A day before her competition, Pooja Dhanda was calculating the number of Olympic and World Championship medallists she may face the following day. After all, she had been pitted against some of the world’s top wrestlers in the 57 kg category at the Wrestling World Championships in Budapest. It was a heart-stopping moment for her.
“When I saw the draw, I couldn’t gather my thoughts,” Dhanda told Scroll.in from Budapest. “What just happened? But then I looked at it again. Slowly, my mind began preparing for the bouts because you cannot do anything. I thought – let’s go for it.”
Dhanda landed in the same pool as Rio Olympic and defending world champion Helen Maroulis, 2017 Worlds silver medallist in 55 kg, Adekuoroye Odunayo, the best wrestler of the year in China’s Rong Ningning, and grapplers from wrestling powerhouse such as Azerbaijan, North Korea and Russia.
Back home in Hisar, however, there was little doubt. Dhanda’s brother Sumit had informed his parents that she will win a medal for sure. So, when her medal bout started, Dhanda’s parents made sure they watched it.
“Before she left, we had a strong feeling that she will win a medal,” says Sumit, who works for a footwear company in Bhiwadi. “I told my parents to watch the bout. The girls from the neighbourhood streamed the bout on their phone for my parents.”
It would have been a regret for them had they missed the moment their daughter became the first Indian to win a World Championship medal in six years in the women’s freestyle.
Despite a tough draw, the 24-year-old returned home with a bronze medal, making her only the fourth Indian woman to win a medal at the senior Worlds. She defeated Grace Bullen of Norway 10-7 in the bronze-medal playoff bout.
“I was the last wrestler for India in women’s freestyle and I knew we have not won a medal. That fuelled me up,” says Pooja. “We don’t talk or think about it much but I know there are so many Indians waiting for a medal; my family is waiting so I just wanted to win it.”
Dhanda was disappointed with herself on Wednesday. After getting past Olga Khoroshavtse in the qualification round, she defeated Odunayo 7-6 in the pre-quarters with a last-gasp takedown. But her quarters bout against Rong was significant. Last year, Rong had defeated Dhanda 12-8 after coming from a 0-8 deficit. Dhanda wanted to avenge that loss.
“When she went for the attack, I was waiting for an opening to pin her,” Dhanda explains. “When I was on top of her trying to pin, my right hand was stuck under her shoulder. She overpowered me as my strong hand was stuck and got the pin.”
For Indian wrestling fans, the exploits of Dhanda are not new. Last year, at the Pro Wrestling League, she had beaten Maroulis twice and Odunayo once. She lost to the latter in the Commonwealth Games final in April, but she had prepared better in Budapest.
India’s chief coach Kuldeep Malik says that the way she wrestled, it makes her achievement more valuable. “This medal is at the Worlds. Even if you say that this was not [Olympic] qualifying or anything, a medal at the world stage creates psychological pressure on others,” he says.
After her loss to Rong, Dhanda made a strong comeback in the repechage. She moved past Alyona Kolesnik of Azerbaijan to wrestle Bullen for the medal. A four-point throw in each period of the six-minute bout gave her the advantage. But while defending her 10-3 lead, she stepped out of the area twice, which prompted the referee to caution her. However, she managed to hang on for the win.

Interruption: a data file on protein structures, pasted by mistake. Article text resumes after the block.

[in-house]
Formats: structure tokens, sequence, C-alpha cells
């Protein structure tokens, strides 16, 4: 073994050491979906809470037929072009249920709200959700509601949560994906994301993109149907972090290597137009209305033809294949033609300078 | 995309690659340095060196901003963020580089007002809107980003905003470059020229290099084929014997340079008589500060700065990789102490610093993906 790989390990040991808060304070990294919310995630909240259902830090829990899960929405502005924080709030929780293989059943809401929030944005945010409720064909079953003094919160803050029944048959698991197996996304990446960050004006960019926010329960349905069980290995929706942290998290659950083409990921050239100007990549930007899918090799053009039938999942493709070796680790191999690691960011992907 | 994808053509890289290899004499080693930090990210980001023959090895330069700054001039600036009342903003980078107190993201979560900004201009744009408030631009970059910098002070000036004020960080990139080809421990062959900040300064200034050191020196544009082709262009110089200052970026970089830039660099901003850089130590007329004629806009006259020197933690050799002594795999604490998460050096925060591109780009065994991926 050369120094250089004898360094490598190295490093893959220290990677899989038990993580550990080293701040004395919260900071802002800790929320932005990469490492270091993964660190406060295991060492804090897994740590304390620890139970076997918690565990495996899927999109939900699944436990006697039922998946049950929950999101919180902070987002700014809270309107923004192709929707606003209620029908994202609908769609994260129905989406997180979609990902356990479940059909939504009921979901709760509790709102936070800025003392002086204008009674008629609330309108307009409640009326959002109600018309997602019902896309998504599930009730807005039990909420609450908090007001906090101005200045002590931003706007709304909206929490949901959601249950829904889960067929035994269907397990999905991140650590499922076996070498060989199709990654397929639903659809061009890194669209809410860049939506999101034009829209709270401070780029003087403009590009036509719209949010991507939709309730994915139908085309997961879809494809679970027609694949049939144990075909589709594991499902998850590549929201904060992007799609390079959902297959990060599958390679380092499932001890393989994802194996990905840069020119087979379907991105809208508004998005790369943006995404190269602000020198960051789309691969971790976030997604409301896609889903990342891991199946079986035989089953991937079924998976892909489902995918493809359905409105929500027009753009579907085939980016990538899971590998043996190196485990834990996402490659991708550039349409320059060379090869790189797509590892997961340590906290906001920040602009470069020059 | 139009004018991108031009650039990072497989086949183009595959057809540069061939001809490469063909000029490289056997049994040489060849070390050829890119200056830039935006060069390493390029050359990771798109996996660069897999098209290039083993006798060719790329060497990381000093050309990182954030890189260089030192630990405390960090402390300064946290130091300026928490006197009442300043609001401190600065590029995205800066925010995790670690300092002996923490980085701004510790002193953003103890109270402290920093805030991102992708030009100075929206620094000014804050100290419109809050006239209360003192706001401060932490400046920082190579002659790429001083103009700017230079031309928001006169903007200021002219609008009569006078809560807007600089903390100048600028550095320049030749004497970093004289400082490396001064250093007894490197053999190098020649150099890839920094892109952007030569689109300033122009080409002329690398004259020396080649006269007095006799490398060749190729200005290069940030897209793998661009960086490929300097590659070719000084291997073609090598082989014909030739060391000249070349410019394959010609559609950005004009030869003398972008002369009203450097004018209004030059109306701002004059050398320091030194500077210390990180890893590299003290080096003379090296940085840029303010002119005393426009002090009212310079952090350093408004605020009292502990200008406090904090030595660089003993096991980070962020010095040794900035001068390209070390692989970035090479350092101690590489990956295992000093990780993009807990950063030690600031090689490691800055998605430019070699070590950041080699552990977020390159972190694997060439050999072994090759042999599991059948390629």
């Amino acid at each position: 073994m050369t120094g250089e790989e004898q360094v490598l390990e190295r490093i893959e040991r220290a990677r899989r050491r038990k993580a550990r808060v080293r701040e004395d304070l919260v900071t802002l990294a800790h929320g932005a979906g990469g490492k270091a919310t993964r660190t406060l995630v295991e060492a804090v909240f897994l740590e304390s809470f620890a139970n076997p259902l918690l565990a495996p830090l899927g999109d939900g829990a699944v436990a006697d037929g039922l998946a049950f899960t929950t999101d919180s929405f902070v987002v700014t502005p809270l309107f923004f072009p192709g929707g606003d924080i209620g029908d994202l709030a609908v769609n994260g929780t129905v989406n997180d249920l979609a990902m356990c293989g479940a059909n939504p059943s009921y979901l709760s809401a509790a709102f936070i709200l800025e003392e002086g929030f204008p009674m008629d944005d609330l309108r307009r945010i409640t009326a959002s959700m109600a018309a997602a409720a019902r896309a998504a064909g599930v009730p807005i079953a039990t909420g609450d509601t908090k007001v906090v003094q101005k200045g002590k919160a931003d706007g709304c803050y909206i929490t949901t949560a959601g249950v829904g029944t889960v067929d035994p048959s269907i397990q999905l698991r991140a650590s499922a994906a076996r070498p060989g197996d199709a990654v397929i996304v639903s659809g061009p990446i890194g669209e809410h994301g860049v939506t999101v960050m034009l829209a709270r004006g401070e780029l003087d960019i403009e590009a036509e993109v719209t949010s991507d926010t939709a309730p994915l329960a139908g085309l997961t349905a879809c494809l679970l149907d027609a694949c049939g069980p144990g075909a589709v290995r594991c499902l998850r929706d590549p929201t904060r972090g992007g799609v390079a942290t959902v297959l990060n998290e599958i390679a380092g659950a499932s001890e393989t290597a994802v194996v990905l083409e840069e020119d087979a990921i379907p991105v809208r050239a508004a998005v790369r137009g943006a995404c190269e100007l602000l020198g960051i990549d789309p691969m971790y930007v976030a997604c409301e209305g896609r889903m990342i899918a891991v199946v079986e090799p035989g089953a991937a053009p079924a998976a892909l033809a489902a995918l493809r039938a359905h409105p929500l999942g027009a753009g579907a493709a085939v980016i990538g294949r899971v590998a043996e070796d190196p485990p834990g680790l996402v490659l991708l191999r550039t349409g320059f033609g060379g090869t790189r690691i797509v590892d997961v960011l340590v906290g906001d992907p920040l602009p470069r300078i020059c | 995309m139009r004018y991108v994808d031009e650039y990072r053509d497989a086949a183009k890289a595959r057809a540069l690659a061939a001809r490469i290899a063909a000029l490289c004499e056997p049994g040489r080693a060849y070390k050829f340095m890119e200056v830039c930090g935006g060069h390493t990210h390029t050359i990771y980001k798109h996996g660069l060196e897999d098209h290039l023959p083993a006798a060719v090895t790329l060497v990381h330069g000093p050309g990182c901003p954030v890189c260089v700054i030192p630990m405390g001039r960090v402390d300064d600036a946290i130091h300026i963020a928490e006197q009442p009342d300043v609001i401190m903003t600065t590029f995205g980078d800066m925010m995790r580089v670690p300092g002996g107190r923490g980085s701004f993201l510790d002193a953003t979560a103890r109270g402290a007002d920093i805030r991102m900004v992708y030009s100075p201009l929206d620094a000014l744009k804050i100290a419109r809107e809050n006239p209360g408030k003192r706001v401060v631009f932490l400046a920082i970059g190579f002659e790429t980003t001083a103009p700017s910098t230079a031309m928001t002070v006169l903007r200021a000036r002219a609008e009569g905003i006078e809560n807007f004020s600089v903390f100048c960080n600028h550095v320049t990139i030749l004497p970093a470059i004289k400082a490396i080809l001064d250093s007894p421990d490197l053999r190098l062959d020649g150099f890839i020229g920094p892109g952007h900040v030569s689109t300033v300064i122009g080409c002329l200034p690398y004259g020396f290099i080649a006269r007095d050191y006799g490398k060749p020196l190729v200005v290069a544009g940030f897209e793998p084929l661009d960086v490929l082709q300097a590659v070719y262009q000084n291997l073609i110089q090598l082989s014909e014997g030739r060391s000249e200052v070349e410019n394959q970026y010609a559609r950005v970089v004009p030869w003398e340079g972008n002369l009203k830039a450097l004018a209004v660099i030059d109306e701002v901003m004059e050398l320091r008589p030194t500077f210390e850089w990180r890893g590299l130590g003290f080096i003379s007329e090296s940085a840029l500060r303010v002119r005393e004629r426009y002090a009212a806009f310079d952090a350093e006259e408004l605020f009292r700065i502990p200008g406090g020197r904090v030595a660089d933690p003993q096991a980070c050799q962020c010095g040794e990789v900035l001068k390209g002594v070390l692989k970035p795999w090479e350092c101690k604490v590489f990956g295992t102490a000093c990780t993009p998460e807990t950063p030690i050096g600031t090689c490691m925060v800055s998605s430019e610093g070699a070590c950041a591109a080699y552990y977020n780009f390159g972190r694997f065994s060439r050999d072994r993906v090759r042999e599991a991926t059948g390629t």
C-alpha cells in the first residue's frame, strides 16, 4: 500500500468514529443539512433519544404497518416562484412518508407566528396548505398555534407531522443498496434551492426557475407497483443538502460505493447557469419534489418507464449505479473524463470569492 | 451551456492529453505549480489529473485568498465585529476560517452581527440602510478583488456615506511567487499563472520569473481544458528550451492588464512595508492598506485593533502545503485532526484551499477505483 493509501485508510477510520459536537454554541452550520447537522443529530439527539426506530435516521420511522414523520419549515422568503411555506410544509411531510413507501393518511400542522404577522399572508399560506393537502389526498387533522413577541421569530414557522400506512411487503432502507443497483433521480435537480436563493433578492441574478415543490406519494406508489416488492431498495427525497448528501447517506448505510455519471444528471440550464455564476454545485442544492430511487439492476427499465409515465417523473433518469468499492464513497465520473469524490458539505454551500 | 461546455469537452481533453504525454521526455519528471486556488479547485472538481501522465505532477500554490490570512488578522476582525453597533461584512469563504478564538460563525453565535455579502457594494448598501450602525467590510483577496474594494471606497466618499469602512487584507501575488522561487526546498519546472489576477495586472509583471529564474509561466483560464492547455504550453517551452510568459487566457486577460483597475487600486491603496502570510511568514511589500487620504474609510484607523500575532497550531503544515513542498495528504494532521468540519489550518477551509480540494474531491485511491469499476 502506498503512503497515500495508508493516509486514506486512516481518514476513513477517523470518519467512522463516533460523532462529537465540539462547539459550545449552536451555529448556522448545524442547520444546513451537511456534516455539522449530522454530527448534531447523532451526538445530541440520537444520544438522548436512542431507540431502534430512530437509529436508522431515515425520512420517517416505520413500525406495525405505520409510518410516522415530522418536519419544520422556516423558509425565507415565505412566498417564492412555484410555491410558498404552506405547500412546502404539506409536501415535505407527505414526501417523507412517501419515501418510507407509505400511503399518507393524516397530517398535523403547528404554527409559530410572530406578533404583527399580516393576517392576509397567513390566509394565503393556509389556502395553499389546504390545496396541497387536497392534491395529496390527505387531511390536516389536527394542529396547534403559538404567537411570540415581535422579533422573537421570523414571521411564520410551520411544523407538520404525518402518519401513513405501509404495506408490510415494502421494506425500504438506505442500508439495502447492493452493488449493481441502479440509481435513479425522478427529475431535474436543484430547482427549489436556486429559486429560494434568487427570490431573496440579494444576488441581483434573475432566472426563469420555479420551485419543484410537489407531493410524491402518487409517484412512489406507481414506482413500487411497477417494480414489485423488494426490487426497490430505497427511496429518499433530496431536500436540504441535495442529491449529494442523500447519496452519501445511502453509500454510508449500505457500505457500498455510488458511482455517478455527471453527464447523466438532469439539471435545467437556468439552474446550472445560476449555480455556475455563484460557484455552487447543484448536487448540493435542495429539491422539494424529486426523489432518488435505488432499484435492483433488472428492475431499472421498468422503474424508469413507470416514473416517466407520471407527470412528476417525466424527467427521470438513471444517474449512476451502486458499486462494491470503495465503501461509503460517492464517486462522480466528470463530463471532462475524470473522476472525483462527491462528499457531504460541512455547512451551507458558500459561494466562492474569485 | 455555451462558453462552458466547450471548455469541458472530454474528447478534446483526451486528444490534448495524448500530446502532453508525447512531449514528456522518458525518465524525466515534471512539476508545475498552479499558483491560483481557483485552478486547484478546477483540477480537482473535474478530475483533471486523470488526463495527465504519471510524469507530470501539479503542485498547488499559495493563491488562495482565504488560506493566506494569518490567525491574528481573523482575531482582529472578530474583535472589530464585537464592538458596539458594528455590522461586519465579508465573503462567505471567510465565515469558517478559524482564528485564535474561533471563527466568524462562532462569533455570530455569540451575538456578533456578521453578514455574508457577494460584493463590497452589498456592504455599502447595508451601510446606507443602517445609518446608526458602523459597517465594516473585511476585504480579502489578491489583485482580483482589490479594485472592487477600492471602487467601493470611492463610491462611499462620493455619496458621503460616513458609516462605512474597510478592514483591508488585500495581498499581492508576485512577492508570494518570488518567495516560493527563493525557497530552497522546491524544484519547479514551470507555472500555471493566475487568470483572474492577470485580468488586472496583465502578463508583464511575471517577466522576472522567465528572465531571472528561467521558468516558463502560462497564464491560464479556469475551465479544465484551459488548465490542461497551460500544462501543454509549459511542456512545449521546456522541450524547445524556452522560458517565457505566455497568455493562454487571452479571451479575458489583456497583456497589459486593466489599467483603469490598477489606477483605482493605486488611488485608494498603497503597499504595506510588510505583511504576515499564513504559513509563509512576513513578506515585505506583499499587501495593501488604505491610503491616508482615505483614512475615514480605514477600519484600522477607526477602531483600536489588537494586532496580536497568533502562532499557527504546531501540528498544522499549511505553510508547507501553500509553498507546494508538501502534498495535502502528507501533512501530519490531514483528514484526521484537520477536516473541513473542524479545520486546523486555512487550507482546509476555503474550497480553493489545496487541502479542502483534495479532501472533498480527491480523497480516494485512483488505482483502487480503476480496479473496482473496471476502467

“I have not seen Bullen much but she had a very good year and she was wrestling great here,” Dhanda says. “I saw that she has a strong upper body so I decided to wait for her attacks. I’m so happy I could defeat her.”
Malik says this medal is an example of how drawing out a plan in wrestling is important. “The draw was seriously tough. The girl from Nigeria is tall for Pooja. All we had to do was not give up her legs. Pooja defended strongly. Against the China wrestler, we were waiting for her to attack and then pin her. She almost did but once your right hand is stuck, it becomes difficult. Then we prepared for Bullen and realised her upper body is strong. It just simplifies your work.”
The medal in Budapest is a confidence booster as well for Dhanda. After winning the silver medal at the Commonwealth Games, she had a disappointing Asian Games in Indonesia where she finished fifth. Even she was unable to understand what happened there. “I am still searching for reasons for my performance,” she says. “That wasn’t even the top class of wrestlers that you see here.”
Lack of strength
Sumit, however, pointed out a potential reason for the dismal show in Indonesia. Having made a comeback to the national team after her injury, Dhanda has been on the recovery trail for long. She suffered an anterior cruciate ligament injury in 2014 and returned to action only in 2016. After winning the 2013 national championships, she repeated the feat in Indore last year. But her brother says she is still not upto the mark with her strength.
“The knee is still weak,” he says. “If you see there is little defence in her wrestling. Lack of strength is the biggest problem and she will work on that in the upcoming months. If she can improve that her defence will also see some improvement.”
With off season beginning, Pooja will be returning to Mahavir Stadium in Hisar where she began her career and now is also a coach. Though she has slowly progressed through the ranks, Pooja now wants to take the next step.
“We had a couple of camps outside India and that will be the focus next year as well. I wrestled in Medved and we are so relaxed in those tournaments. We can try some new moves and know other wrestlers. That is very important and the next two years are so important as well,” she says, before adding with a laugh, “The draws are also not tough.”
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